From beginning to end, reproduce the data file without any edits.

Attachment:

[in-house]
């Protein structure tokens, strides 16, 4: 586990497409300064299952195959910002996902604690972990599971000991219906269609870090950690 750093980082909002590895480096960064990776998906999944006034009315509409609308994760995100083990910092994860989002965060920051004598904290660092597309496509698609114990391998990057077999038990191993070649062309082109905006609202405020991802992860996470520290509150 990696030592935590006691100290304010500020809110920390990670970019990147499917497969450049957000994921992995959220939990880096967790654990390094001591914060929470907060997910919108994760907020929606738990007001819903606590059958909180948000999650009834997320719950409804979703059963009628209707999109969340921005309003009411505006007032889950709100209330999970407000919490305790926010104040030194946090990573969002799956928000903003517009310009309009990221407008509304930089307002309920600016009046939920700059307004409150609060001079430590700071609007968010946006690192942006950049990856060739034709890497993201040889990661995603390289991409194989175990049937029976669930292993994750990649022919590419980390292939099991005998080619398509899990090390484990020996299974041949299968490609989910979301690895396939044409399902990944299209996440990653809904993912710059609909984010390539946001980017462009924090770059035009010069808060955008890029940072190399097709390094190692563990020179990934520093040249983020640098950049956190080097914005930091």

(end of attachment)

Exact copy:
[in-house]
């Protein structure tokens, strides 16, 4: 586990497409300064299952195959910002996902604690972990599971000991219906269609870090950690 750093980082909002590895480096960064990776998906999944006034009315509409609308994760995100083990910092994860989002965060920051004598904290660092597309496509698609114990391998990057077999038990191993070649062309082109905006609202405020991802992860996470520290509150 990696030592935590006691100290304010500020809110920390990670970019990147499917497969450049957000994921992995959220939990880096967790654990390094001591914060929470907060997910919108994760907020929606738990007001819903606590059958909180948000999650009834997320719950409804979703059963009628209707999109969340921005309003009411505006007032889950709100209330999970407000919490305790926010104040030194946090990573969002799956928000903003517009310009309009990221407008509304930089307002309920600016009046939920700059307004409150609060001079430590700071609007968010946006690192942006950049990856060739034709890497993201040889990661995603390289991409194989175990049937029976669930292993994750990649022919590419980390292939099991005998080619398509899990090390484990020996299974041949299968490609989910979301690895396939044409399902990944299209996440990653809904993912710059609909984010390539946001980017462009924090770059035009010069808060955008890029940072190399097709390094190692563990020179990934520093040249983020640098950049956190080097914005930091």